Forged by the clash of tectonic titans over millions of years, the Galápagos Islands are standing echoes of the past. A look into the rich waters that surround the volcanic archipelago offers a similar window through time, to when the underwater world was not so impacted by our own. The islands are revered as the ‘sharkiest’ place on the planet, home to spectacular schools of scalloped hammerheads and famed whale shark meet-ups. Now the travel habits of a lesser known species might offer clues about how to keep it that way.
By satellite tagging and tracking silky sharks from the Galápagos Islands, a collaborative team of researchers from the Guy Harvey Research Institute and Save Our Seas Foundation Shark Research Center (SOSF SRC) at Nova Southeastern University and the Charles Darwin Foundation, with the support of the Galápagos National Park Directorate, are learning more about how silkies move across the Eastern Tropical Pacific. The movements, observed over a year so far, reveal that many individuals spend a considerable amount of time in unprotected waters during long, mysterious journeys, including some that stretched unexpectedly far west of the islands.
‘Silky sharks don’t make headlines often, but they do deserve our attention’, says Dr Pelayo Salinas de León, a co-leader of the project who has been studying sharks in the Galápagos since 2012. Silky sharks are among the most heavily fished shark species in the Tropical Eastern Pacific ecoregion. Not only do their fins make up one of the largest proportions of the global fin trade, but their tendency to spend time on the high seas outside of the Marine Protected Areas of the region, also puts them at risk of being incidentally taken as bycatch by industrial fishing fleets.
Understanding silky shark movement patterns, says Dr Salinas de León, and comparing them with areas of high fishing activity will help us to identify where and when these animals are most vulnerable. Sharks play an essential role in keeping marine ecosystems healthy and balanced. The biggest threat to their survival is overfishing, so taking these spatial overlaps into account, he explains, is a critical step towards reducing ongoing population declines.
Most of the 47 silkies tracked by the team are adult females. And yet they show two very different movement patterns, notes Prof. Mahmood Shivji, Director of the SOSF SRC and co-leader of the project. Some individuals seem to prefer waters close to home, whereas others opt to embark on exceptionally long swims. One individual, a female known as ‘Silky 39’, clocked an impressive 16,300-kilometre (10,129-mile) – and counting – jaunt west to the open ocean and back east, getting close to the Peru coast. The 10-month-long trek beats the former silky shark swim record – held by a shark in the Indian Ocean – by more than 11,500 kilometres (7,145 miles).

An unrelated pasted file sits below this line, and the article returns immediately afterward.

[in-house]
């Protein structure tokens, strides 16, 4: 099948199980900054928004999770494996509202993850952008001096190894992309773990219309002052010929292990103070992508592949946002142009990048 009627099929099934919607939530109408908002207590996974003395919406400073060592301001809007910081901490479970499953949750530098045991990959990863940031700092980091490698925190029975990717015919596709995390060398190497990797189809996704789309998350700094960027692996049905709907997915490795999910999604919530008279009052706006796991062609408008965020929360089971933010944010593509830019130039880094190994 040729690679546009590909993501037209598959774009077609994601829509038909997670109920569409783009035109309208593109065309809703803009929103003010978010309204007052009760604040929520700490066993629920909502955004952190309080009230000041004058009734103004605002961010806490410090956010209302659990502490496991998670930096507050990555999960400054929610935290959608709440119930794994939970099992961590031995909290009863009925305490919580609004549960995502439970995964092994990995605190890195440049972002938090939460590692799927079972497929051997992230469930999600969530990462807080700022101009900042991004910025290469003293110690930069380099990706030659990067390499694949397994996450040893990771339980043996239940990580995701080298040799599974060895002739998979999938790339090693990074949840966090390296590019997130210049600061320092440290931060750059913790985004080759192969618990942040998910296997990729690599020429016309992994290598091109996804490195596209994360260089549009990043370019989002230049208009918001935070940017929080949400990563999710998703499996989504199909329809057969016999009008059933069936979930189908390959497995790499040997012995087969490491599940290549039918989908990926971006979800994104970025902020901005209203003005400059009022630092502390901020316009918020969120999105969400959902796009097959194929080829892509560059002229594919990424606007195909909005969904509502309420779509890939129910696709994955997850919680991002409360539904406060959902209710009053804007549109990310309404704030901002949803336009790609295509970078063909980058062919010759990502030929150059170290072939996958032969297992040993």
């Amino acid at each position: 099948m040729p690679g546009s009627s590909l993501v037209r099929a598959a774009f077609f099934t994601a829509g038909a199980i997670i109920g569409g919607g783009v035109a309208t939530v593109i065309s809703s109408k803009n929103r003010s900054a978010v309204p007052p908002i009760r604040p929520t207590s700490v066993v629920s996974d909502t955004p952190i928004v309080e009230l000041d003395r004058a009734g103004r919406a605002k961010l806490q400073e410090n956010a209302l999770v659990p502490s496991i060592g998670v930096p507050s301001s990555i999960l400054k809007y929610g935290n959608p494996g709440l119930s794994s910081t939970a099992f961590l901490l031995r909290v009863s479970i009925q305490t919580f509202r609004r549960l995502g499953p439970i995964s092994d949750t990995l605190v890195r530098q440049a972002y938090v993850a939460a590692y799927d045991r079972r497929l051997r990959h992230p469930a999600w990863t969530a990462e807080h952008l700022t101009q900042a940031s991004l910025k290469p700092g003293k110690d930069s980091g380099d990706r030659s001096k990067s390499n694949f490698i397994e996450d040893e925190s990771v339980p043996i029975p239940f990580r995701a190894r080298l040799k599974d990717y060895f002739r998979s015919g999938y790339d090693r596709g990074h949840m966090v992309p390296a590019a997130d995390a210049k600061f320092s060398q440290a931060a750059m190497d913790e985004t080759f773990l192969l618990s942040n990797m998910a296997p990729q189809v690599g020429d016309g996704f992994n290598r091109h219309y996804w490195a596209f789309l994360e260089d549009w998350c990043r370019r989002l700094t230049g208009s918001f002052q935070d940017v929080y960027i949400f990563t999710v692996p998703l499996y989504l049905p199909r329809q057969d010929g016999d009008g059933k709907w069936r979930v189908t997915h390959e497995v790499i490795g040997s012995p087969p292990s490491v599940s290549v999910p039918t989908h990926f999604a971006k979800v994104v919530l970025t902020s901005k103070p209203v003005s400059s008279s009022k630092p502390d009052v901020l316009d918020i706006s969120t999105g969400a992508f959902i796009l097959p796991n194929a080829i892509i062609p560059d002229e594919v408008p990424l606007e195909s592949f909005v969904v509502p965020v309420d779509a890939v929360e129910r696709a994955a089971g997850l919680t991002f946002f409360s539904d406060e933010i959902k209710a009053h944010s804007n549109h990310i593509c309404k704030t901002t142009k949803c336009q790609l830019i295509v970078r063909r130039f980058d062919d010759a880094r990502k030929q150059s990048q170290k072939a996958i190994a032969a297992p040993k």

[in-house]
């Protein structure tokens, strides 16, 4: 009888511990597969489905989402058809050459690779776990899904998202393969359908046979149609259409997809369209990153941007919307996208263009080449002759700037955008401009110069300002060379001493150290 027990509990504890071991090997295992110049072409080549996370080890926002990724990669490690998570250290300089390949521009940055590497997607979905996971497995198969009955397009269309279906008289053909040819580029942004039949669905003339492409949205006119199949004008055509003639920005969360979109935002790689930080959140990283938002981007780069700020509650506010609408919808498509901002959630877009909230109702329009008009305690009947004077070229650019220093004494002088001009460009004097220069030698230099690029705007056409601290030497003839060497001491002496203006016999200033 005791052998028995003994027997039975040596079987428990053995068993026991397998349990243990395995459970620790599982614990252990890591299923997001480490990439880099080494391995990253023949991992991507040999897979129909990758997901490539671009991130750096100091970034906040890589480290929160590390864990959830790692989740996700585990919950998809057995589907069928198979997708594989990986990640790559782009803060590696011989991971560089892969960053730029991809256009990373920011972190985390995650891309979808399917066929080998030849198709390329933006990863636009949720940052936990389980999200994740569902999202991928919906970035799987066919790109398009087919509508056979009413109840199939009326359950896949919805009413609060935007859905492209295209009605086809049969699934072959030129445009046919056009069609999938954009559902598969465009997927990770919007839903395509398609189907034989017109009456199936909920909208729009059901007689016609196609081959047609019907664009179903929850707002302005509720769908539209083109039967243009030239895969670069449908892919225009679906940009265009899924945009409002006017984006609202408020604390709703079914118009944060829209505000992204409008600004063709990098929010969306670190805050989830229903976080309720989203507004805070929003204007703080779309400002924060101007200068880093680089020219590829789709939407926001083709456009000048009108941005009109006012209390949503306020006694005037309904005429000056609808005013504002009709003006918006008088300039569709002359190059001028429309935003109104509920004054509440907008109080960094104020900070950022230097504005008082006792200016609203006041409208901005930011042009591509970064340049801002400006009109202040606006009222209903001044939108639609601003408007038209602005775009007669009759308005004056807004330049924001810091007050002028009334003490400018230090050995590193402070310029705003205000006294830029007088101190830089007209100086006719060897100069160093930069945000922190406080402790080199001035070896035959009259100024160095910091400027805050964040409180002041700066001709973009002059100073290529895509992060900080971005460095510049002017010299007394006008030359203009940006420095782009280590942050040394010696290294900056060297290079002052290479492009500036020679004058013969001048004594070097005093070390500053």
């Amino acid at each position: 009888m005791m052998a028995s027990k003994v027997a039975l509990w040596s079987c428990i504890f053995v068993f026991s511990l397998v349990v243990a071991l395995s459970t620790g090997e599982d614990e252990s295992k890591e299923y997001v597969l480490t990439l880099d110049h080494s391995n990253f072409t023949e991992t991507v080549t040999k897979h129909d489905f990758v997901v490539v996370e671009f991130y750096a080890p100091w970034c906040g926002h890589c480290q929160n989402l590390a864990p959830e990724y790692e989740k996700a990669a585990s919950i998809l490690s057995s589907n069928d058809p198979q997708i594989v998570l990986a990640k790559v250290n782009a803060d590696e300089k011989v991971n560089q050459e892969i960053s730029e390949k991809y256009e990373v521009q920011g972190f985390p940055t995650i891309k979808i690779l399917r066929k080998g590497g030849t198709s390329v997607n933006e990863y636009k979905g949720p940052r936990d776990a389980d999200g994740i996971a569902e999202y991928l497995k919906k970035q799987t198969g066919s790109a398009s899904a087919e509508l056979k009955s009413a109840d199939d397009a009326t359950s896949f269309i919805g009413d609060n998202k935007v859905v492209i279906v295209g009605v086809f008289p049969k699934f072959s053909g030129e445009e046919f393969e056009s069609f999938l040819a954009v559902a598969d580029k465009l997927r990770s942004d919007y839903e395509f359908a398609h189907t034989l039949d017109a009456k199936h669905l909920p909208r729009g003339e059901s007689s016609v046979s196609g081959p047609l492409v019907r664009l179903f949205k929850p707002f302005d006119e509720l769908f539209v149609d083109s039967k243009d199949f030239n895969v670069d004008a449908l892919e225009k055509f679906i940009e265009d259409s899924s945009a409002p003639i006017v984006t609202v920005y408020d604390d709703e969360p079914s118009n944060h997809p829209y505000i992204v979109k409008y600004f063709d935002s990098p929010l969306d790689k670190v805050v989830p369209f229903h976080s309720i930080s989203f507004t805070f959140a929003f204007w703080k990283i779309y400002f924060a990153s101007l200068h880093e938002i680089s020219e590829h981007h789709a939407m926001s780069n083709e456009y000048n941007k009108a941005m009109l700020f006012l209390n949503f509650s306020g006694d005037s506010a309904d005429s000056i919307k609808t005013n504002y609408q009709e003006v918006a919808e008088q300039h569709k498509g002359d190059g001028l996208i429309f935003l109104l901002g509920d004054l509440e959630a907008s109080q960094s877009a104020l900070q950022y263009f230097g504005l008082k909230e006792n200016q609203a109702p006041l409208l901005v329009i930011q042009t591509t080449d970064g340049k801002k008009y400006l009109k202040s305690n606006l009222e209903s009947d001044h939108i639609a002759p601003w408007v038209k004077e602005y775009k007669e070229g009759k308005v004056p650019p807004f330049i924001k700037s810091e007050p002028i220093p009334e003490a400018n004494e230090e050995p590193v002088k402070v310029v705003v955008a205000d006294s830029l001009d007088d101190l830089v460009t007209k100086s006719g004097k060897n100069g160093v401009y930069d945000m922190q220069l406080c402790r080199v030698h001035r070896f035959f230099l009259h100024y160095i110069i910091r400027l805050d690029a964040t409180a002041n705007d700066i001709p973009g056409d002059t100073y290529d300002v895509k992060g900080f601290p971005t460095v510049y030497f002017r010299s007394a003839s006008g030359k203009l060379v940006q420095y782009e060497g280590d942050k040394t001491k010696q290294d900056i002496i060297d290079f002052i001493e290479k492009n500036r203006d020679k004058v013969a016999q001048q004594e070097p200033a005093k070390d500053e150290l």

says Prof. Shivji.
The silky shark tracks can be followed on a publicly accessible website (select Project 22).
It’s possible that environmental factors like shifting ocean currents, which drive hotspots of tuna and other prey, are at play, but more work is needed to say with greater certainty.
While Prof. Shivji’s question remains unanswered for now, the ‘where?’ is beginning to come into focus. Over the past 12 months, Silky 39 and her fellow travellers moved far and wide. Some sharks made pit-stops at multiple marine protected areas and UNESCO World Heritage Sites across the region, including Isla del Coco National Park in Costa Rica and Malpelo Flora and Fauna Sanctuary in Colombia. However, most of the silkies also spent substantial time in unprotected areas with high fishing activity.
In March 2022, Ecuador expanded protection around the Galapagos Archipelago. The new 60,000 square kilometre Hermandad Marine Reserve increases protection around the 133,000 square kilometres Galapagos Marine Reserve, to include part of the Cocos Ridge, an underwater mountain range on the north-eastern side of the Galápagos Archipelago. Many species, including scalloped hammerheads and leatherback sea turtles, travel along the ridge to find foraging and nesting grounds. In order to better protect this region, the governments of Ecuador, Panama, Colombia and Costa Rica have announced a commitment to extend fishing restrictions between their respective countries. Together, the changes would mark the creation of an underwater wildlife corridor, a protected migrating route for animals like silky sharks that regularly move between these areas. The trouble is, some individuals in the recent study also turned up outside its borders.
‘Expanding existing protected areas and establishing new ones are definitely steps in the right direction,’ says Dr Salinas de León. ‘However, highly mobile species like sharks do not know where lines on a map are and just follow their more basic instincts to find food, reproduce or just hang out.’ ‘Marine protected areas alone’, he says, ‘will not do the trick to save threatened shark species from extinction’. ‘Ambitious and comprehensive international management tools for improved ocean governance, including fisheries, are urgently required to reduce ongoing population declines,’ he adds.